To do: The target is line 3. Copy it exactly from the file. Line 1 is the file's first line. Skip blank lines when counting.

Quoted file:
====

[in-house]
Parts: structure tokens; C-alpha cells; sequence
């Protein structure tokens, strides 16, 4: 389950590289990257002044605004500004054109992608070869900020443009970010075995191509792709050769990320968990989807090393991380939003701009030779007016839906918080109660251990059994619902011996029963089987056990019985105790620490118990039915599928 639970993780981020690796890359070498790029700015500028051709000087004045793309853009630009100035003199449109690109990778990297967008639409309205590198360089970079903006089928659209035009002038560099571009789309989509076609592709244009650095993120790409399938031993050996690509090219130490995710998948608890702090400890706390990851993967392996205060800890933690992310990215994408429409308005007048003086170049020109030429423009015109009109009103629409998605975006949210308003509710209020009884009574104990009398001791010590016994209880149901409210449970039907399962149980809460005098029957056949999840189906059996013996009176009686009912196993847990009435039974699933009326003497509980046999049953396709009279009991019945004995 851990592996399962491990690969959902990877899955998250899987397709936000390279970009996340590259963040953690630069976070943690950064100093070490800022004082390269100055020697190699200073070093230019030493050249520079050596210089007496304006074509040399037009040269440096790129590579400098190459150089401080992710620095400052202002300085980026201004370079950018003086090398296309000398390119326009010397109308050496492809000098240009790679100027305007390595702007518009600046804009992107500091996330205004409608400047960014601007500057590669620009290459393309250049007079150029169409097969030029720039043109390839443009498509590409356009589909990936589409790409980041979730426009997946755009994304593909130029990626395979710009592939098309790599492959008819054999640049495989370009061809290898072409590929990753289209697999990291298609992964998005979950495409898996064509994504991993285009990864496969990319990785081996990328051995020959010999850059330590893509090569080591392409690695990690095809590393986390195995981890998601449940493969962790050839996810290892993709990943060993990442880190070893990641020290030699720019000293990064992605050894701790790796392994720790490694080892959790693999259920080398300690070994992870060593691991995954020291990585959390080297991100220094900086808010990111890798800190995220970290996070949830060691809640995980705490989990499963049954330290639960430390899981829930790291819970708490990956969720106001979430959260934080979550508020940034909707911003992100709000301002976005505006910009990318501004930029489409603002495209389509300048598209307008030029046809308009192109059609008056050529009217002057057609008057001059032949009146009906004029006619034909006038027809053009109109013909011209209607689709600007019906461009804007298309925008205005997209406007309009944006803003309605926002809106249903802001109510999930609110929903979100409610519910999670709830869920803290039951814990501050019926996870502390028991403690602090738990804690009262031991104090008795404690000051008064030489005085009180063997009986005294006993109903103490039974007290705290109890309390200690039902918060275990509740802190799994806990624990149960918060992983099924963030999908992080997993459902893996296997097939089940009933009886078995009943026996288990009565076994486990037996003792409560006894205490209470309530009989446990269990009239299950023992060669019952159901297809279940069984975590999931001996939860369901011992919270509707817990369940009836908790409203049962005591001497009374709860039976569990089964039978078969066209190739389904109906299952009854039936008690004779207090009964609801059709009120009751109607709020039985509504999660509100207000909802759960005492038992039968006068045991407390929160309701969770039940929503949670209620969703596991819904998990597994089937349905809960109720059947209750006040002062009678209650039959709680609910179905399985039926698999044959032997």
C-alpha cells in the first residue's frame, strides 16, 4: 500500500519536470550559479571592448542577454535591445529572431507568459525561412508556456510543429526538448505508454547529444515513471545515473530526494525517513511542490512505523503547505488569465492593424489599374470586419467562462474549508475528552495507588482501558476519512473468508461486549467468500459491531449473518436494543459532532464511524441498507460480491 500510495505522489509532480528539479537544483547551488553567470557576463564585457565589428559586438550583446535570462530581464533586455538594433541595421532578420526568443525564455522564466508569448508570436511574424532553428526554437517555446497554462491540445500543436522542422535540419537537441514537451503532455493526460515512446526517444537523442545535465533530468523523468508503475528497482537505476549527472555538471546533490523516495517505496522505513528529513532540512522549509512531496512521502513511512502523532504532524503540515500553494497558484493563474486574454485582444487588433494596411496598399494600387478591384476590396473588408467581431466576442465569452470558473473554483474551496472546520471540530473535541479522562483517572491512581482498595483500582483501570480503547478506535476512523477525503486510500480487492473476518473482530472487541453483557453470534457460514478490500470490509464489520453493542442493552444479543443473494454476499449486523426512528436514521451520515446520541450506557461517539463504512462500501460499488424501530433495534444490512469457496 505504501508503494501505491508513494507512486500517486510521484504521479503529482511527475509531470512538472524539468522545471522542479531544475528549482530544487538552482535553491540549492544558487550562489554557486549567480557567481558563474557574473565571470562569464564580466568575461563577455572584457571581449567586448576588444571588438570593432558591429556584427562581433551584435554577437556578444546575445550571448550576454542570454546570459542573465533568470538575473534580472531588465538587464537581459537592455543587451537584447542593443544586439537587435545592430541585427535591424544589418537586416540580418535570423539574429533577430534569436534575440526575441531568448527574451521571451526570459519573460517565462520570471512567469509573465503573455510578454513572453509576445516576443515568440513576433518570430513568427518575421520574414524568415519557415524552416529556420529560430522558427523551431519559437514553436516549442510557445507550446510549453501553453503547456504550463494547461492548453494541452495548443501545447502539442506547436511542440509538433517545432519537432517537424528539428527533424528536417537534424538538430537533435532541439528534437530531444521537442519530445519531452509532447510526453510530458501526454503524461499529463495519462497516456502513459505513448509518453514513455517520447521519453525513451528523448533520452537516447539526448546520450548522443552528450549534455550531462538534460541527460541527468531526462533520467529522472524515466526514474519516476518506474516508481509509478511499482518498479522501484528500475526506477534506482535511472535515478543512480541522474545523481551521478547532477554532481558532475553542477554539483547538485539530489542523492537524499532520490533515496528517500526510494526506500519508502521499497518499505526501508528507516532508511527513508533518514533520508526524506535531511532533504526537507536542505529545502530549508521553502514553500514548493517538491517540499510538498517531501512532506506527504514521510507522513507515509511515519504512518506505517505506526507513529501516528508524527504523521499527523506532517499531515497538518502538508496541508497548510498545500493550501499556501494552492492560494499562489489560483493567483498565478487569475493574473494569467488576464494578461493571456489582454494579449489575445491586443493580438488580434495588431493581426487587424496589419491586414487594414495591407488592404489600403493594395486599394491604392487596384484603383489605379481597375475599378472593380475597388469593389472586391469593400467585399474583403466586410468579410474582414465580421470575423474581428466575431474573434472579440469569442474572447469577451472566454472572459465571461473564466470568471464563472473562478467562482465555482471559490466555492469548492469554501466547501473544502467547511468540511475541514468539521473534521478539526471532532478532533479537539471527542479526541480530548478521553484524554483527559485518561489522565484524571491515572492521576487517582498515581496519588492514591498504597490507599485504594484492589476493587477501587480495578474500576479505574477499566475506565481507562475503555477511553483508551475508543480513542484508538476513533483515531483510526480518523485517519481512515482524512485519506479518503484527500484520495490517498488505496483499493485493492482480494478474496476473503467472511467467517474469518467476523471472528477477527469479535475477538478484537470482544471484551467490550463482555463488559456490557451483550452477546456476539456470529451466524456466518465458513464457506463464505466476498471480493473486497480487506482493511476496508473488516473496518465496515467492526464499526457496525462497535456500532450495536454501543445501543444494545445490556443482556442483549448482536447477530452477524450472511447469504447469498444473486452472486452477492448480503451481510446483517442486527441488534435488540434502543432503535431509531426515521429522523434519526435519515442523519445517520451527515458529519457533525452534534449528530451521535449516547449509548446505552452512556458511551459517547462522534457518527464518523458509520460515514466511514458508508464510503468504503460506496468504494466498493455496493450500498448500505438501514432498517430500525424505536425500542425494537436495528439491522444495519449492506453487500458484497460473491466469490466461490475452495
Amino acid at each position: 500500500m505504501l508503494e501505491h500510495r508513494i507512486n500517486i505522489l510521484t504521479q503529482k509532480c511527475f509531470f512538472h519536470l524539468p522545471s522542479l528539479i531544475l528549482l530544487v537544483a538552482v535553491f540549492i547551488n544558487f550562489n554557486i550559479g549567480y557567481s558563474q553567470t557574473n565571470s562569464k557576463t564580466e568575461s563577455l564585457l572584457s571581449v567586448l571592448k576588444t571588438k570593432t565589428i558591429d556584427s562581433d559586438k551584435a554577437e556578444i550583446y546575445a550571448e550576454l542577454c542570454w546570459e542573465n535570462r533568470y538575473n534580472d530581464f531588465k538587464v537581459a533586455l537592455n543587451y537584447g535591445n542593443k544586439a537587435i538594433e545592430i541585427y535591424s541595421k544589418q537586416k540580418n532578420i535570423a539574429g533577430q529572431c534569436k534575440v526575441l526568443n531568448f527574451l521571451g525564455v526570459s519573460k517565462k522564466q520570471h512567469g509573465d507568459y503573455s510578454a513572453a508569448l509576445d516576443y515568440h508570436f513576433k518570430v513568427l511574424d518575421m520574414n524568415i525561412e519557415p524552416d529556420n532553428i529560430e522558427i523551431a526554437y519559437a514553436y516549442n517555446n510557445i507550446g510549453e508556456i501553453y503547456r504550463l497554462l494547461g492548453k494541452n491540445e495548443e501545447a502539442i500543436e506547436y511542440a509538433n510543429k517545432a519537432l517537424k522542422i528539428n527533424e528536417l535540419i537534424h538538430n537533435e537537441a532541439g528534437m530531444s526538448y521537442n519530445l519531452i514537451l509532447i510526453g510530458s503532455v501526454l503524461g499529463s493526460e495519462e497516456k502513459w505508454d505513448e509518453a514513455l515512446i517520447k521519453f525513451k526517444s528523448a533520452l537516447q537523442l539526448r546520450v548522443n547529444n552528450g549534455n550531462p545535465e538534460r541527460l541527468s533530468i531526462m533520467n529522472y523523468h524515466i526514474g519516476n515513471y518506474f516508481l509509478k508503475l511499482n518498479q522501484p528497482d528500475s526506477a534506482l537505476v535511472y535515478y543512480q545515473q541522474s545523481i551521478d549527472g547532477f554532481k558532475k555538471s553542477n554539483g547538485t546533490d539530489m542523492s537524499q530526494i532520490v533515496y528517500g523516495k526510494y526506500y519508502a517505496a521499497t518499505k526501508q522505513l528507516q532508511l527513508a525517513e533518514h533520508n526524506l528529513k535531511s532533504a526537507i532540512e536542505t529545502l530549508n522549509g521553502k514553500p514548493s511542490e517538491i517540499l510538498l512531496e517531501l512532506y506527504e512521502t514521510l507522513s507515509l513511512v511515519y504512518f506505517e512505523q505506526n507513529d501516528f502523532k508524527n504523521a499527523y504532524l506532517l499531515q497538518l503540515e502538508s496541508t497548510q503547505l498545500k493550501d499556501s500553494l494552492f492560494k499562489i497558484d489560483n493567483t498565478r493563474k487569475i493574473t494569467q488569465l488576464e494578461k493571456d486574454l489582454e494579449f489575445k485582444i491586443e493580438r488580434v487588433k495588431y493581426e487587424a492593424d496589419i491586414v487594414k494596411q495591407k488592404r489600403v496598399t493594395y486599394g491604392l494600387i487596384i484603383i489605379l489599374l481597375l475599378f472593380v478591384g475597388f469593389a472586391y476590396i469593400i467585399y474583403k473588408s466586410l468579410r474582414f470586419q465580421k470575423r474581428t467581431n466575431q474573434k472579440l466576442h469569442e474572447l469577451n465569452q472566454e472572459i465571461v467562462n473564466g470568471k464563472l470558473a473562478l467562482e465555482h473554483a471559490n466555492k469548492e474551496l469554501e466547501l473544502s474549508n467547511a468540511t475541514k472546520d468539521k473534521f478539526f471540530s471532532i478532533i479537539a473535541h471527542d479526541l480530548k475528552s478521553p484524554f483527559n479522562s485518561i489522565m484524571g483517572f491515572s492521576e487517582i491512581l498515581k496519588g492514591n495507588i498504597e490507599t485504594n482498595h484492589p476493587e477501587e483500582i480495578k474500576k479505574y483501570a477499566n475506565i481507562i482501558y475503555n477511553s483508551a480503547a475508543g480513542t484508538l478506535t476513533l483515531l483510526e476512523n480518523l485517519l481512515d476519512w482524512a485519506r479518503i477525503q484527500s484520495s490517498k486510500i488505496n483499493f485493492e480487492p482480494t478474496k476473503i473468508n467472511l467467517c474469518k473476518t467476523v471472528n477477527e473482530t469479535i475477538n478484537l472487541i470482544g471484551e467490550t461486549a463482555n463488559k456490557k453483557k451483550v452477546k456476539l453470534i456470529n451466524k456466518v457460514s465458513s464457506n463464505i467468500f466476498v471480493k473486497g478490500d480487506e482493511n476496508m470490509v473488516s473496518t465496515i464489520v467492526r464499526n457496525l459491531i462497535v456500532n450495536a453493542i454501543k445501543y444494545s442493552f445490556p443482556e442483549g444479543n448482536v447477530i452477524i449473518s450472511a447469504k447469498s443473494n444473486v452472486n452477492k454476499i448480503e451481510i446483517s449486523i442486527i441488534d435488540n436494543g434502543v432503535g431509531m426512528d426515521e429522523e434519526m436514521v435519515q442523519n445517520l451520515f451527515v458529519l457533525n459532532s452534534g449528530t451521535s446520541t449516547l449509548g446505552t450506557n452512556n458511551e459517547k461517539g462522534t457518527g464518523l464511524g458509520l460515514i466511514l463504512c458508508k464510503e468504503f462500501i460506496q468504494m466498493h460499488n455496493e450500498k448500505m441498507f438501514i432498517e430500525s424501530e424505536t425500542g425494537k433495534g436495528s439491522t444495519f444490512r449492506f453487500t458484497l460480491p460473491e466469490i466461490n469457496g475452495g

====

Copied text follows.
């Protein structure tokens, strides 16, 4: 389950590289990257002044605004500004054109992608070869900020443009970010075995191509792709050769990320968990989807090393991380939003701009030779007016839906918080109660251990059994619902011996029963089987056990019985105790620490118990039915599928 639970993780981020690796890359070498790029700015500028051709000087004045793309853009630009100035003199449109690109990778990297967008639409309205590198360089970079903006089928659209035009002038560099571009789309989509076609592709244009650095993120790409399938031993050996690509090219130490995710998948608890702090400890706390990851993967392996205060800890933690992310990215994408429409308005007048003086170049020109030429423009015109009109009103629409998605975006949210308003509710209020009884009574104990009398001791010590016994209880149901409210449970039907399962149980809460005098029957056949999840189906059996013996009176009686009912196993847990009435039974699933009326003497509980046999049953396709009279009991019945004995 851990592996399962491990690969959902990877899955998250899987397709936000390279970009996340590259963040953690630069976070943690950064100093070490800022004082390269100055020697190699200073070093230019030493050249520079050596210089007496304006074509040399037009040269440096790129590579400098190459150089401080992710620095400052202002300085980026201004370079950018003086090398296309000398390119326009010397109308050496492809000098240009790679100027305007390595702007518009600046804009992107500091996330205004409608400047960014601007500057590669620009290459393309250049007079150029169409097969030029720039043109390839443009498509590409356009589909990936589409790409980041979730426009997946755009994304593909130029990626395979710009592939098309790599492959008819054999640049495989370009061809290898072409590929990753289209697999990291298609992964998005979950495409898996064509994504991993285009990864496969990319990785081996990328051995020959010999850059330590893509090569080591392409690695990690095809590393986390195995981890998601449940493969962790050839996810290892993709990943060993990442880190070893990641020290030699720019000293990064992605050894701790790796392994720790490694080892959790693999259920080398300690070994992870060593691991995954020291990585959390080297991100220094900086808010990111890798800190995220970290996070949830060691809640995980705490989990499963049954330290639960430390899981829930790291819970708490990956969720106001979430959260934080979550508020940034909707911003992100709000301002976005505006910009990318501004930029489409603002495209389509300048598209307008030029046809308009192109059609008056050529009217002057057609008057001059032949009146009906004029006619034909006038027809053009109109013909011209209607689709600007019906461009804007298309925008205005997209406007309009944006803003309605926002809106249903802001109510999930609110929903979100409610519910999670709830869920803290039951814990501050019926996870502390028991403690602090738990804690009262031991104090008795404690000051008064030489005085009180063997009986005294006993109903103490039974007290705290109890309390200690039902918060275990509740802190799994806990624990149960918060992983099924963030999908992080997993459902893996296997097939089940009933009886078995009943026996288990009565076994486990037996003792409560006894205490209470309530009989446990269990009239299950023992060669019952159901297809279940069984975590999931001996939860369901011992919270509707817990369940009836908790409203049962005591001497009374709860039976569990089964039978078969066209190739389904109906299952009854039936008690004779207090009964609801059709009120009751109607709020039985509504999660509100207000909802759960005492038992039968006068045991407390929160309701969770039940929503949670209620969703596991819904998990597994089937349905809960109720059947209750006040002062009678209650039959709680609910179905399985039926698999044959032997």